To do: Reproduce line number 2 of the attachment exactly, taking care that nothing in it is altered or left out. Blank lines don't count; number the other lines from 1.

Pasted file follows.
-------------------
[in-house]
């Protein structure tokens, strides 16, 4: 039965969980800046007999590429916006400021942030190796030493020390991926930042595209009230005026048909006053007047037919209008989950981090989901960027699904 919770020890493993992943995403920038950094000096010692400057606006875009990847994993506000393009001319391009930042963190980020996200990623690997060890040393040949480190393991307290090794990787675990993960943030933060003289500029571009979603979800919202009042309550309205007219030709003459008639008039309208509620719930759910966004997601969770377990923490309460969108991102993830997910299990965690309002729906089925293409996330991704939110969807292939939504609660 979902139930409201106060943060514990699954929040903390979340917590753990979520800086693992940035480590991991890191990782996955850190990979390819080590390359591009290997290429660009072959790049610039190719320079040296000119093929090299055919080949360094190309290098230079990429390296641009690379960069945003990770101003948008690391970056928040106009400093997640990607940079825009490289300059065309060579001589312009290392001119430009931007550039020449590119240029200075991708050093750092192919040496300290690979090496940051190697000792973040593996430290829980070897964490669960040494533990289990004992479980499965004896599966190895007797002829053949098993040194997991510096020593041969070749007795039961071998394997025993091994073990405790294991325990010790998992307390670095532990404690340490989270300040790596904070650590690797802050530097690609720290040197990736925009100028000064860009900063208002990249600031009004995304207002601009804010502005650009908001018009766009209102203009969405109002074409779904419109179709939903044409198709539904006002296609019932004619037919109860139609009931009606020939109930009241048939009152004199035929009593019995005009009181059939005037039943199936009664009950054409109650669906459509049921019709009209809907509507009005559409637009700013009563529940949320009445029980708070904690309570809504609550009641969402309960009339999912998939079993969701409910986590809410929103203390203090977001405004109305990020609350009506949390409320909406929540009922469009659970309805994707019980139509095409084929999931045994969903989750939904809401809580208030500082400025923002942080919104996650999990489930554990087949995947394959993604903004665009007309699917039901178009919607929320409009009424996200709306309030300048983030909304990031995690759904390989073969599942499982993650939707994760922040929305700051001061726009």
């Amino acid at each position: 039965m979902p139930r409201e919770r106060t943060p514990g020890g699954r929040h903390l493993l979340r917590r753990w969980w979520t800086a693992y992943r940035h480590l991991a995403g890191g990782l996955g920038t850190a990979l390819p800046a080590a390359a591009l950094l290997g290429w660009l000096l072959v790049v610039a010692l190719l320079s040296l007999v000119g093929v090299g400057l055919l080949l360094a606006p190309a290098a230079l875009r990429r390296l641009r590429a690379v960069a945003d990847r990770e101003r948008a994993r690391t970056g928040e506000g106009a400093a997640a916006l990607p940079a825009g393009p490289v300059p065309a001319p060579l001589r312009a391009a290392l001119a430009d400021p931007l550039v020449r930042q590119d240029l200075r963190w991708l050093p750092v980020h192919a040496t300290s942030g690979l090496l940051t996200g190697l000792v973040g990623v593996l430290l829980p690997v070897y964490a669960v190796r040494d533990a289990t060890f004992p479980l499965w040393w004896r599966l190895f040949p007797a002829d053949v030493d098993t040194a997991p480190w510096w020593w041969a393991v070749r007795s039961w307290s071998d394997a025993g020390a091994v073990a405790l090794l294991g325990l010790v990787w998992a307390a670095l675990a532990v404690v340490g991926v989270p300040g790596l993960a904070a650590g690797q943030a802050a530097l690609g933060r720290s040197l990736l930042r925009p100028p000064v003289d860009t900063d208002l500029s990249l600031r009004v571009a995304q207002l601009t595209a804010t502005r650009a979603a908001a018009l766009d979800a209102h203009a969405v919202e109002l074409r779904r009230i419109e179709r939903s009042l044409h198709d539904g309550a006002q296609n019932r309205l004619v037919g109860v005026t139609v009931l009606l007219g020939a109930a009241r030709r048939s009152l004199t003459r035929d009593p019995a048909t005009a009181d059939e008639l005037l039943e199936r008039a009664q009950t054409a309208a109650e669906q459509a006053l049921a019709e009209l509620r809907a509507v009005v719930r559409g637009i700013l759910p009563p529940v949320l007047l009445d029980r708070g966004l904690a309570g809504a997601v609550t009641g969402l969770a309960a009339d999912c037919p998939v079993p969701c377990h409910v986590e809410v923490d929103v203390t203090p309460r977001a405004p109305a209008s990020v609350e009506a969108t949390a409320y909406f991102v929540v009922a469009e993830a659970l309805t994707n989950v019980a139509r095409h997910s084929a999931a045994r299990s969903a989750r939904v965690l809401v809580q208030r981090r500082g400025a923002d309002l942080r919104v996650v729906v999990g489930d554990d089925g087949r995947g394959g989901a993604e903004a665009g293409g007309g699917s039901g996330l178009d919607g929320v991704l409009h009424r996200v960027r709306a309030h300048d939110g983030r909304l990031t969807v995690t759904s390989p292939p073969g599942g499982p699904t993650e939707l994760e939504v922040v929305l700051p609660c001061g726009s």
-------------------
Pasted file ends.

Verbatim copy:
């Protein structure tokens, strides 16, 4: 039965969980800046007999590429916006400021942030190796030493020390991926930042595209009230005026048909006053007047037919209008989950981090989901960027699904 919770020890493993992943995403920038950094000096010692400057606006875009990847994993506000393009001319391009930042963190980020996200990623690997060890040393040949480190393991307290090794990787675990993960943030933060003289500029571009979603979800919202009042309550309205007219030709003459008639008039309208509620719930759910966004997601969770377990923490309460969108991102993830997910299990965690309002729906089925293409996330991704939110969807292939939504609660 979902139930409201106060943060514990699954929040903390979340917590753990979520800086693992940035480590991991890191990782996955850190990979390819080590390359591009290997290429660009072959790049610039190719320079040296000119093929090299055919080949360094190309290098230079990429390296641009690379960069945003990770101003948008690391970056928040106009400093997640990607940079825009490289300059065309060579001589312009290392001119430009931007550039020449590119240029200075991708050093750092192919040496300290690979090496940051190697000792973040593996430290829980070897964490669960040494533990289990004992479980499965004896599966190895007797002829053949098993040194997991510096020593041969070749007795039961071998394997025993091994073990405790294991325990010790998992307390670095532990404690340490989270300040790596904070650590690797802050530097690609720290040197990736925009100028000064860009900063208002990249600031009004995304207002601009804010502005650009908001018009766009209102203009969405109002074409779904419109179709939903044409198709539904006002296609019932004619037919109860139609009931009606020939109930009241048939009152004199035929009593019995005009009181059939005037039943199936009664009950054409109650669906459509049921019709009209809907509507009005559409637009700013009563529940949320009445029980708070904690309570809504609550009641969402309960009339999912998939079993969701409910986590809410929103203390203090977001405004109305990020609350009506949390409320909406929540009922469009659970309805994707019980139509095409084929999931045994969903989750939904809401809580208030500082400025923002942080919104996650999990489930554990087949995947394959993604903004665009007309699917039901178009919607929320409009009424996200709306309030300048983030909304990031995690759904390989073969599942499982993650939707994760922040929305700051001061726009």